Untold Story of Martin Luther King comic that inspired the Egyptian Protests
via Comics Alliance
Originally published by the Fellowship of Reconciliation in 1958, The Montgomery Story was a comic book that dealt explicitly with Dr. King’s philosophy of non-violent civil disobedience, specifically with respect to the legendary Montgomery Bus Boycott. The book included a how-to section that demonstrated how the practice can actually yield results. According to FOR’s website, The Montgomery Story sold more than 250,000 copies.
While the world’s political pundits debate the role the United States has played in the historical events presently occurring in Egypt, one activist is crediting a specific American with playing a part in inspiring a generation of Egyptians to take to the streets in a nonviolent protest that has changed the course of their nation. That American is Martin Luther King, Jr., and his message was transmitted by way of a 50-year-old comic book recently translated into Arabic and distributed throughout the Middle East.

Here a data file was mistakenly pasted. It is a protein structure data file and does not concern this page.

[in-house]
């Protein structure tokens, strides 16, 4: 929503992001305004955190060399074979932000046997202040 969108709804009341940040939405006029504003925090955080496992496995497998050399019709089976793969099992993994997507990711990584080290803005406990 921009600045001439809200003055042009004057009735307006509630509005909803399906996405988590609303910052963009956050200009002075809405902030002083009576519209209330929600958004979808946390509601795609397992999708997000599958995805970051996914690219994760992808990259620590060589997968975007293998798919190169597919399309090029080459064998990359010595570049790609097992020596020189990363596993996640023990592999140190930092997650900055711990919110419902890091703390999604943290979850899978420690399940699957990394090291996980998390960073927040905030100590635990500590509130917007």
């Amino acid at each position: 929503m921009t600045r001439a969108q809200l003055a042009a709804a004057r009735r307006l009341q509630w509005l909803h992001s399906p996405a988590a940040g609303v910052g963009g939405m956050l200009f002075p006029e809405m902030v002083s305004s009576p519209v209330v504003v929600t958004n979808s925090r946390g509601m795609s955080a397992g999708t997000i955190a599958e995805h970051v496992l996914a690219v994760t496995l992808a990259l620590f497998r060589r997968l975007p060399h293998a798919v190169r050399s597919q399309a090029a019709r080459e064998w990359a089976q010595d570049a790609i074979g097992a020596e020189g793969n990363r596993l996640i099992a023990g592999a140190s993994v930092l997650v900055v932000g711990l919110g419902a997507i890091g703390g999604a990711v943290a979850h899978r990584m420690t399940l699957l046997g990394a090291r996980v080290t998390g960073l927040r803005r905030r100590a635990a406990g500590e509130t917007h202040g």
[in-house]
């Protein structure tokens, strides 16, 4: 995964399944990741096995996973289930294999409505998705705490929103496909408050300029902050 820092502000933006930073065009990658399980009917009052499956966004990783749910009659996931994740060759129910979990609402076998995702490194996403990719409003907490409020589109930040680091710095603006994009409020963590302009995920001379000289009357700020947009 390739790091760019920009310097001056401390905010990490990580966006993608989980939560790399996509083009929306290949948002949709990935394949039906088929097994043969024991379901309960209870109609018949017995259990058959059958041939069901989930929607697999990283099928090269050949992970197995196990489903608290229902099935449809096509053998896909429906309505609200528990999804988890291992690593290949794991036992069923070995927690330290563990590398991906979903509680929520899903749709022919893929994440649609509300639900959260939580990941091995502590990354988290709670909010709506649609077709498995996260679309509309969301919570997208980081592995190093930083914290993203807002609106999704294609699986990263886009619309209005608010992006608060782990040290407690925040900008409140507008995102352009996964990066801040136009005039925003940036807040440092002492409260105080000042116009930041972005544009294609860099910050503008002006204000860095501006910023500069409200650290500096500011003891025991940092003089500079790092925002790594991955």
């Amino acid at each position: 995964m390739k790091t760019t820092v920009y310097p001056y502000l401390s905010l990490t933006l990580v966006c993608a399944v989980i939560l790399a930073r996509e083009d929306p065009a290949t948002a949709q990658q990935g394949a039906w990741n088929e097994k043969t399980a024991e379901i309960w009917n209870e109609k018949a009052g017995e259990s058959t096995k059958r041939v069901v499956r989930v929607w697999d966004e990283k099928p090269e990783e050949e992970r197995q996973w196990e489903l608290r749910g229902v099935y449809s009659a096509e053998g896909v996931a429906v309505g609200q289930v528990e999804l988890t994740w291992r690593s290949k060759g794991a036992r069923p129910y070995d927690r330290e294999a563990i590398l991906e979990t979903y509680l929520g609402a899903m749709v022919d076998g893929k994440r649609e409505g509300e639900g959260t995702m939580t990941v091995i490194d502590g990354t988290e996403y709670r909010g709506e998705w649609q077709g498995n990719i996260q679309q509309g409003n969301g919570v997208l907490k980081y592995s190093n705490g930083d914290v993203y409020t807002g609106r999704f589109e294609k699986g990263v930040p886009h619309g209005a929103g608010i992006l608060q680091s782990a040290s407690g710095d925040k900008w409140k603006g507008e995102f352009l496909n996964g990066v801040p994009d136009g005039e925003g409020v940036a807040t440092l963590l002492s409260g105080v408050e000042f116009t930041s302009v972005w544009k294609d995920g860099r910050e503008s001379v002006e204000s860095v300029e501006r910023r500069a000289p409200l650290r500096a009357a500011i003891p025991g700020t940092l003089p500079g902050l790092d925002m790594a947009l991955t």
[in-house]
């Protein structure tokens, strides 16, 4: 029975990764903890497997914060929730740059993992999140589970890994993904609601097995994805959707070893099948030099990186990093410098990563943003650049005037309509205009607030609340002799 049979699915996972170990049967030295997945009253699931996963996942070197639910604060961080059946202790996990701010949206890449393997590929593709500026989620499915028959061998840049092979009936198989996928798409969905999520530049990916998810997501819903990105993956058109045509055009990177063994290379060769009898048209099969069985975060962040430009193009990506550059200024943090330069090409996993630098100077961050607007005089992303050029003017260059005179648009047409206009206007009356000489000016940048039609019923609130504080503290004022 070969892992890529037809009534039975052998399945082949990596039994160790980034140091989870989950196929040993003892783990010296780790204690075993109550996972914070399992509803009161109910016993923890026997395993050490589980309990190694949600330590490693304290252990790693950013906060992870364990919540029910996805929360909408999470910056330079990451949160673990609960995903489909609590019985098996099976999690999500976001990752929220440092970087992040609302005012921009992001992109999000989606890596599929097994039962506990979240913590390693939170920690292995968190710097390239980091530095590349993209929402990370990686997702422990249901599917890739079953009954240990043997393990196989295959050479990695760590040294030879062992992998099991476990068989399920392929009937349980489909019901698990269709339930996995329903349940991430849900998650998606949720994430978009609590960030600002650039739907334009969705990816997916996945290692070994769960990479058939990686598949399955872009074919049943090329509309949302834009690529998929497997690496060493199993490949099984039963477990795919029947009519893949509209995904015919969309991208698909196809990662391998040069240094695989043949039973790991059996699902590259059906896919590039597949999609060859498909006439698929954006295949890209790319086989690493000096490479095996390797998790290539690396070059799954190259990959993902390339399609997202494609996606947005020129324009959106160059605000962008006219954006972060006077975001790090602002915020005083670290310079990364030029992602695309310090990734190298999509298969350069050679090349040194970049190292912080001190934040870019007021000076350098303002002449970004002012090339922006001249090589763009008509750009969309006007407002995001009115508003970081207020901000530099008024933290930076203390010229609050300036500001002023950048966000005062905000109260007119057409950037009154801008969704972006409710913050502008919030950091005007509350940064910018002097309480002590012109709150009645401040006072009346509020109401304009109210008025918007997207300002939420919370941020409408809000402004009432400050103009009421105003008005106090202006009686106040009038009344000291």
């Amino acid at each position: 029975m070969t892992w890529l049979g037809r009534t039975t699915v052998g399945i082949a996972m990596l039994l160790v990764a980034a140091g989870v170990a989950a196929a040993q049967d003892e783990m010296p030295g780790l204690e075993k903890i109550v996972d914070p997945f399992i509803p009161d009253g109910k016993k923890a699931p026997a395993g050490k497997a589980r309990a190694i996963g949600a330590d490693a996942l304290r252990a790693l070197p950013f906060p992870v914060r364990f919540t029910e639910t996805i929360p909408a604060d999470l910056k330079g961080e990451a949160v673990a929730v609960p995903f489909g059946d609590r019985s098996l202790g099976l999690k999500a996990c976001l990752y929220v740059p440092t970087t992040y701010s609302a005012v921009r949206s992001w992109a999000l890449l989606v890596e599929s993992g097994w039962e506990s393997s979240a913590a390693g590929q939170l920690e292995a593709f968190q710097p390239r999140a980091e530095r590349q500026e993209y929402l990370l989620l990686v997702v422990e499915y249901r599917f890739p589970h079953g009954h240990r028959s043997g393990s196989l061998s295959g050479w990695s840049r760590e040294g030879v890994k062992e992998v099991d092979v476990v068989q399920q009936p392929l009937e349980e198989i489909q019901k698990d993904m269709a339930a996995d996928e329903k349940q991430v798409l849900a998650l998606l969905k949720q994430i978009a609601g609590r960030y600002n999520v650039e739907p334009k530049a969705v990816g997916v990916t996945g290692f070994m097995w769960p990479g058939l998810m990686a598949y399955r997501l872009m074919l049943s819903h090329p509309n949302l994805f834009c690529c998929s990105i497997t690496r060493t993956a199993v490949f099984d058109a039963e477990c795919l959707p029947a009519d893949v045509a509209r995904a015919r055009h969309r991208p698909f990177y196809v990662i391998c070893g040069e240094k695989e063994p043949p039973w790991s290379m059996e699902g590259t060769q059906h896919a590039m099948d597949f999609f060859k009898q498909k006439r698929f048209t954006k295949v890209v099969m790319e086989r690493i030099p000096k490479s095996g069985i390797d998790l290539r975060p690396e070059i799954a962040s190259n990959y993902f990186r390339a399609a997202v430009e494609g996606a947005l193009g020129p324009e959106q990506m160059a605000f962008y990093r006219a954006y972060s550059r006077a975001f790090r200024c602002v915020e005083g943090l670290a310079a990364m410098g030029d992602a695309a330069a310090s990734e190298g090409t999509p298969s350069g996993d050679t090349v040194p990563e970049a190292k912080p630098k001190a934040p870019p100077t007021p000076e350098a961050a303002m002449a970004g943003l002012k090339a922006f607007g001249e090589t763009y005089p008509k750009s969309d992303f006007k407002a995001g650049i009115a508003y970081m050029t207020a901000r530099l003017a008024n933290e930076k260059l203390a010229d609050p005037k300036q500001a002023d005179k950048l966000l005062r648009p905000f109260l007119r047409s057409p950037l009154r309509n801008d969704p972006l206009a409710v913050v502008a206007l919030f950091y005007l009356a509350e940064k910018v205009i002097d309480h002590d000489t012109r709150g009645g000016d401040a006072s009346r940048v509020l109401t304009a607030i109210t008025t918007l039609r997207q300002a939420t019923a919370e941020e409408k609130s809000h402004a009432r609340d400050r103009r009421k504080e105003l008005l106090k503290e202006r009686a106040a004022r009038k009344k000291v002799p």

Dalia Ziada is Egypt Director of the American Islamic Congress, a non-profit group founded in the wake of the terrorist attacks of September 11, 2001 to confront intolerance against Muslims, and later to promote peace and civil rights throughout the Arabic world. The AIC’s HAMSA initiative – designed to link civil rights groups throughout the Middle East — undertook in 2008 a project to translate The Montgomery Story into Arabic (and later Farsi). With the endorsement of the Fellowship of Reconciliation, Ziada distributed 2,000 copies of the comic throughout the Middle East, and her efforts were consequently reported on by news sources including Time Magazine and History News Network:
Spreading the message of non-violent resistance throughout the Middle East is ultimately a means to an end for Ziada and the rest of the AIC; that is, to inspire action. “The main message I hope that Arabic readers will take from the MLK comic book is that: change is not impossible. It is time to stop using our muscles blindly. Let’s try using our intellect in innovative, creative ways to pressure decision makers and end dictatorship, tyranny and the suppression practiced against us.”